Migrant workers and other non-permanent residents — many of whom have been working on the front lines of the COVID-19 pandemic — took to the streets in cities across Canada on Saturday, calling on Ottawa to grant them greater rights and protections.
Temporary foreign farm labourers, care workers, international students and undocumented workers who have been working throughout the pandemic as “essential workers” say they are being left behind by the Canadian government.
“Our people are literally starving. People are dying, not even to grow food, but to grow flowers and grapes for wine. Domestic workers are trapped in homes by employers who won’t let them out because migrants are seen as carriers of disease,” said Syed Hussan, executive director of Migrant Workers Alliance for Change.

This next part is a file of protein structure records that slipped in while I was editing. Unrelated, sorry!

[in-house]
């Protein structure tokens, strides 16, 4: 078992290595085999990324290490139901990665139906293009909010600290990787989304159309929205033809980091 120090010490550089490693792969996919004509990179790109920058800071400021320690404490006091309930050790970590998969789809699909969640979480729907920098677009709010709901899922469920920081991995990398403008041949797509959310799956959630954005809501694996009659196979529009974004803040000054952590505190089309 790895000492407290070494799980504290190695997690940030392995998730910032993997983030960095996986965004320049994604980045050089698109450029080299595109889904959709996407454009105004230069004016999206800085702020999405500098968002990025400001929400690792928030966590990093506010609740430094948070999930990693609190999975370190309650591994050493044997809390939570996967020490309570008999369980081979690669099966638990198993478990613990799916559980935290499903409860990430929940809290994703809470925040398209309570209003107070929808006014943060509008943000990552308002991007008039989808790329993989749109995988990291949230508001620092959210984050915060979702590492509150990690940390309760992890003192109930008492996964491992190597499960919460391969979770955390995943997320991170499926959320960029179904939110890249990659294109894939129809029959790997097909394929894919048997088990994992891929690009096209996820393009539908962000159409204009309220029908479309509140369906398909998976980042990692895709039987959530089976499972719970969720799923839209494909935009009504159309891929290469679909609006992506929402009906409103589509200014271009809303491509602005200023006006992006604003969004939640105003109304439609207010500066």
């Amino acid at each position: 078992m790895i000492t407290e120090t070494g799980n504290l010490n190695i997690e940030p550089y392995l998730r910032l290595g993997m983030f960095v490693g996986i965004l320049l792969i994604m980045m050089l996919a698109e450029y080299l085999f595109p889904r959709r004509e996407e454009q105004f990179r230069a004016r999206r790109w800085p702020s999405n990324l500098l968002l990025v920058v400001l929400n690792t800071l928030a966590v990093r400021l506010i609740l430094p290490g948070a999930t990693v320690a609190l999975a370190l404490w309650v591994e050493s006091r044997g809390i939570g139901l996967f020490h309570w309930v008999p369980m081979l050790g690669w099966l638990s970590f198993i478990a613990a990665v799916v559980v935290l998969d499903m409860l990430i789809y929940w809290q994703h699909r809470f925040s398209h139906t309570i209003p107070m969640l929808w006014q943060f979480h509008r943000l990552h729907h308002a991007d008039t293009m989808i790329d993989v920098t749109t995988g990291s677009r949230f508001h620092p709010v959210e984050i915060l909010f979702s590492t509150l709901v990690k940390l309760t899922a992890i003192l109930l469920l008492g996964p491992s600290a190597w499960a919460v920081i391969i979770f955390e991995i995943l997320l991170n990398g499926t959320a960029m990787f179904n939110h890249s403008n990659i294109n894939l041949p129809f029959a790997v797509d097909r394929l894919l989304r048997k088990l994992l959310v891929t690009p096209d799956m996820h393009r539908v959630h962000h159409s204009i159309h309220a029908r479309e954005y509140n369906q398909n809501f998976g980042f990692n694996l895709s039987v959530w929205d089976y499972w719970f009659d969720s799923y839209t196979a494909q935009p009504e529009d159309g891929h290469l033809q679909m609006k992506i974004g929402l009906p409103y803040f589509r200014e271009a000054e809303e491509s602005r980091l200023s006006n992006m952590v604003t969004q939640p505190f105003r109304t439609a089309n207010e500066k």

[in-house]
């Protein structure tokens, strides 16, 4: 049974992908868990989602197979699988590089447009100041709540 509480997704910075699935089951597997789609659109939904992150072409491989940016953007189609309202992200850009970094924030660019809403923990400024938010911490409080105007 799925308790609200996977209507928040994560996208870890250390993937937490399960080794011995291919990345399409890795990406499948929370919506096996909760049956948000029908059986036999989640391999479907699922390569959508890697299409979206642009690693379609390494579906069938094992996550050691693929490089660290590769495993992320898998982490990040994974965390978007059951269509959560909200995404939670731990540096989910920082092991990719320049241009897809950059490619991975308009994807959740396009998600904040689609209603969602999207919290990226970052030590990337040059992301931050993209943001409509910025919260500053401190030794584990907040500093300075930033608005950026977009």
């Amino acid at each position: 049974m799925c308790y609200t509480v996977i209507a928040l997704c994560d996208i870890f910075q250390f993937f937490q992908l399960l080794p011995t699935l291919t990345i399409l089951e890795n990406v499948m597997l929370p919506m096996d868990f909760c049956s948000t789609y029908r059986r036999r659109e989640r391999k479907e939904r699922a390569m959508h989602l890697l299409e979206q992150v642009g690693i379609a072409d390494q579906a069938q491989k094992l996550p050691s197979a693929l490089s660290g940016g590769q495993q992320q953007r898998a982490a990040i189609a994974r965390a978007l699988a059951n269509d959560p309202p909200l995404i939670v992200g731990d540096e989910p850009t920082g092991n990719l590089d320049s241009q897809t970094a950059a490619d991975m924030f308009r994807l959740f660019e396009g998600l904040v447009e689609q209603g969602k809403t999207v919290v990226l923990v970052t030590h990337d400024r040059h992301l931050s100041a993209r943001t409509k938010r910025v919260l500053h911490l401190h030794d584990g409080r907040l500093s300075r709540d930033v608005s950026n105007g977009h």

Many migrant workers have fallen ill and cannot access medical treatment, while others have not received wage top-ups offered to other essential workers.
Meanwhile, migrant or undocumented workers and asylum seekers who have lost employment due to the pandemic are ineligible for emergency income supports such as the Canadian Emergency Response Benefit, making them even more vulnerable.
It all stems from their non-permanent status in Canada.
Canada’s labour laws, social services, health care and education systems offer different levels of access to non-permanent residents _ a reality that advocates have long decried as intrinsically unjust. The pandemic has now exacerbated those inequities and has placed migrant workers at significant personal risk, Hussan said.